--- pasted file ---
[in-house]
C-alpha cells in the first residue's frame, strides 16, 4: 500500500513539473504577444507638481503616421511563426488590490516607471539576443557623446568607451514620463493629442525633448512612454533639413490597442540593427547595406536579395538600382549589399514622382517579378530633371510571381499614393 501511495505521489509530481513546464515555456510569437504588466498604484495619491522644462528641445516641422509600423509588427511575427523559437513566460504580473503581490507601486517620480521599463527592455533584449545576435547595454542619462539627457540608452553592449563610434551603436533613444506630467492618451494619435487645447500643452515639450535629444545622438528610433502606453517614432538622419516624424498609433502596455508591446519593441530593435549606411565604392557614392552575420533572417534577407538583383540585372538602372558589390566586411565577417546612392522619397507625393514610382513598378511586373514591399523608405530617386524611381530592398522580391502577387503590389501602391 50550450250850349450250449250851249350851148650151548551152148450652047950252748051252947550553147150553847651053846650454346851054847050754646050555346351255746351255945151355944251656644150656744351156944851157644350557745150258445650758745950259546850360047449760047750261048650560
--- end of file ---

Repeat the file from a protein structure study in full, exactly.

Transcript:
[in-house]
C-alpha cells in the first residue's frame, strides 16, 4: 500500500513539473504577444507638481503616421511563426488590490516607471539576443557623446568607451514620463493629442525633448512612454533639413490597442540593427547595406536579395538600382549589399514622382517579378530633371510571381499614393 501511495505521489509530481513546464515555456510569437504588466498604484495619491522644462528641445516641422509600423509588427511575427523559437513566460504580473503581490507601486517620480521599463527592455533584449545576435547595454542619462539627457540608452553592449563610434551603436533613444506630467492618451494619435487645447500643452515639450535629444545622438528610433502606453517614432538622419516624424498609433502596455508591446519593441530593435549606411565604392557614392552575420533572417534577407538583383540585372538602372558589390566586411565577417546612392522619397507625393514610382513598378511586373514591399523608405530617386524611381530592398522580391502577387503590389501602391 50550450250850349450250449250851249350851148650151548551152148450652047950252748051252947550553147150553847651053846650454346851054847050754646050555346351255746351255945151355944251656644150656744351156944851157644350557745150258445650758745950259546850360047449760047750261048650560